Gazans Fear New Barrier; Egyptians Hope For Relief Egypt is building a new underground barrier aimed at blocking hundreds of smuggling tunnels under its border with the Gaza Strip. Palestinians fear what the barrier could mean for Gaza, while Egyptians are angry about the new criminal class the tunnels have spawned.

Gazans Fear New Barrier; Egyptians Hope For Relief

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From NPR New, this is ALL THINGS CONSIDERED. I'm Melissa Block.


And I'm Robert Siegel.

Egypt is constructing a new underground steel barrier at its border with the Gaza Strip. Violent protests erupted over the barrier last week. It's aimed at blocking hundreds of smuggling tunnels that snake under the border. Smuggling has boomed since Hamas took control of Gaza in 2007. And Israel and the U.S. have pressured Egypt to stop weapons from flowing to Hamas.

NPR's Peter Kenyon just returned from the border area. He found fear among Gazans about the new barrier and anger from Egyptians over the new criminal class the tunnels have spawned.

PETER KENYON: I'm standing on a rooftop less than 100 yards from the crossing with Gaza. On one side, Egyptian children are playing in their yards and on the other side, scores of white tents, which are covering entrances to smuggling tunnels. On the Egyptian side of the border, large cranes are at work building Egypt's latest defense against these tunnels. The residents of Rafah here have been warned, even intimated by the police not to speak to foreigners, but we did manage to talk to a few.

MOHAMMED: (Through translator) They're destroying the Palestinians. This way they will die very slowly.

KENYON: Thirty-year-old Mohammed, wearing dark glasses and a red nylon jacket is completely used to the brazen openness of the large-scale smuggling operations going on just across the border, which is the first thing that leaps out at first-time visitors to the rooftop. Another young man hands my translator a cell phone and points across the border to the sea of white tents. A man is holding a phone to his ear and waving at us. Suddenly, my translator is having a conversation with a Palestinian smuggler, who gives his name as Abu Khaled and confirms that he's standing in front of a tunnel.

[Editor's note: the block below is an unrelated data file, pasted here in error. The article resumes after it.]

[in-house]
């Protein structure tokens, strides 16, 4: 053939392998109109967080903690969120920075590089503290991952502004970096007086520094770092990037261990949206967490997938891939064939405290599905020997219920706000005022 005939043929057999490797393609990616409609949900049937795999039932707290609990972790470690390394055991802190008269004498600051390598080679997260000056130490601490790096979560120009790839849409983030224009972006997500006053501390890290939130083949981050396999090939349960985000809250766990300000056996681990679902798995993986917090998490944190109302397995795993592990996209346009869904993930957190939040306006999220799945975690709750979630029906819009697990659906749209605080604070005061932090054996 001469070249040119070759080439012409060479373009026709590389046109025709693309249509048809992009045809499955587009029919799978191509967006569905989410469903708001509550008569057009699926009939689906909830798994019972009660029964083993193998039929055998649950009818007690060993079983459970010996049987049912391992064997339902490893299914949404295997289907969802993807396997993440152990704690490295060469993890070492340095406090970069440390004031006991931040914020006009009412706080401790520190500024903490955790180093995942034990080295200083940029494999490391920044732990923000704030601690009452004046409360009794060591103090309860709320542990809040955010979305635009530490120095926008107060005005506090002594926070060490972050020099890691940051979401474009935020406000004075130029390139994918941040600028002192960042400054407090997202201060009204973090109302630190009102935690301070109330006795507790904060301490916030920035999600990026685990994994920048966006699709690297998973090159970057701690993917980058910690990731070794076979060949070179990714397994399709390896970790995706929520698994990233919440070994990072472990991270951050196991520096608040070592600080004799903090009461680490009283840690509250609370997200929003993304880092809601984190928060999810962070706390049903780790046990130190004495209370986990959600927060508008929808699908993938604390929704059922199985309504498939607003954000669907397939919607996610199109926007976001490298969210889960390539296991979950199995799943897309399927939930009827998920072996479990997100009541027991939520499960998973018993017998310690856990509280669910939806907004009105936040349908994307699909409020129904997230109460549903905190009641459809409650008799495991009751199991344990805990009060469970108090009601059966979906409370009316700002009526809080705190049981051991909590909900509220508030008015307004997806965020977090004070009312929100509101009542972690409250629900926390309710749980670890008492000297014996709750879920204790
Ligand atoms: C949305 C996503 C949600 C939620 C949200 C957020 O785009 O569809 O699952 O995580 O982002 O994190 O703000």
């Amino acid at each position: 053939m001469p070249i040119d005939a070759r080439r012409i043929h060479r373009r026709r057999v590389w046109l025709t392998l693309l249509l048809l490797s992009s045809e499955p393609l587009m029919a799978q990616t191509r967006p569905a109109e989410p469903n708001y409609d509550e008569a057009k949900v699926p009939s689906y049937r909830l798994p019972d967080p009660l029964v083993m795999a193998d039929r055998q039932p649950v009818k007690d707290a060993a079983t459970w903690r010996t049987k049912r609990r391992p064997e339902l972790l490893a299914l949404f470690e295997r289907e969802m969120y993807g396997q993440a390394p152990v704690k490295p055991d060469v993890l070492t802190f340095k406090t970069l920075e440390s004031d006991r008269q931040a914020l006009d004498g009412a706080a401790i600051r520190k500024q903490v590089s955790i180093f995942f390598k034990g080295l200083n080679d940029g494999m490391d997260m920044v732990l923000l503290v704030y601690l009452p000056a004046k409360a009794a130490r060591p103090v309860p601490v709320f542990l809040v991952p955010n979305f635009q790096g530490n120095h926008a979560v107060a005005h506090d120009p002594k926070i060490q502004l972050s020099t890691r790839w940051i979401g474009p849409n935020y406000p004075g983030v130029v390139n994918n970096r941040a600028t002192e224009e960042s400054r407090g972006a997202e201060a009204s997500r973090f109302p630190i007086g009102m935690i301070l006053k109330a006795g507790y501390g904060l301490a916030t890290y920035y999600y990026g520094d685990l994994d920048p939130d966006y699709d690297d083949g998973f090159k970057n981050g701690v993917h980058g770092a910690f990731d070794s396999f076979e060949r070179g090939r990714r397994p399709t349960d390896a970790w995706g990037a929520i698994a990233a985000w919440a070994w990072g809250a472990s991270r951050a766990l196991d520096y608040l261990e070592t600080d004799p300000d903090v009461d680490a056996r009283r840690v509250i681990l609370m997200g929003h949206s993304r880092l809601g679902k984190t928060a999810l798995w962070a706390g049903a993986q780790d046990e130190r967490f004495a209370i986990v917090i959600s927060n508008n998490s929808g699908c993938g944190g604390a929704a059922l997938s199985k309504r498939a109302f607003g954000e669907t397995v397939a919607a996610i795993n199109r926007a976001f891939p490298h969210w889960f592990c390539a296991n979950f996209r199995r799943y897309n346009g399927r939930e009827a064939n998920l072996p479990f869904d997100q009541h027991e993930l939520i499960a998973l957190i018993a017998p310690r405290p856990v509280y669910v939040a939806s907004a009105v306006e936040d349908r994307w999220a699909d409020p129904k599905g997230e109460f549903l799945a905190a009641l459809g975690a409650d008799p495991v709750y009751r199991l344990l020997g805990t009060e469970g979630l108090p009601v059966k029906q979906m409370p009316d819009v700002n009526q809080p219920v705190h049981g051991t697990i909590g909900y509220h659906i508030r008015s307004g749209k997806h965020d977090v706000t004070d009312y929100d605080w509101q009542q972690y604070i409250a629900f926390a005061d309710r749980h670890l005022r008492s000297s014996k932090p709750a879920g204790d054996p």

Unidentified Woman: (Foreign language spoken)

Mr. ABU KHALED: (Foreign language spoken)

KENYON: We're going to have a humanitarian crisis over here if they build that wall, says Abu Khaled. He says our only outlet is the tunnels, and if the border crossing is closed and the tunnels are closed, too, people will eat each other. It will be an absolute disaster.

(Soundbite of vehicles)

KENYON: As recently as just a few years ago, it would've been safe to assume that Abu Khaled was probably working for either Palestinian President Mahmoud Abbas' Fatah movement or for the Islamist Hamas because there were far fewer tunnels then and all were controlled by the Palestinian factions.

But since Hamas drove Fatah from Gaza, the tunnel business has been thrown wide open, with an estimated 400 dug to date. The tunnels are important because of the strict blockade imposed by Israel, which controls all of Gaza's other borders. On the Egyptian side of Rafah, smuggling is a booming business that has brought cars, motorcycles, fancy new homes and a wealthy and well-armed criminal class that residents say is beyond the reach of the police and is tearing apart the traditional tribal way of life in northern and central Sinai.

(Soundbite of city)

KENYON: Some 25 miles south of the border, the port city of El-Arish no longer bears much resemblance to the sleepy seaside resort it was in the 1980s, when Egyptians would flock here for vacations. These days, the city is in the grips of what residents call an unprecedented crime wave. You don't see women on the streets after 9 p.m., taxi drivers won't turn off the main roads, residents carry guns as protection against armed robbers. When Arish resident Abdel Karim Shorbagi was gunned down on January 3rd, the city erupted in protest.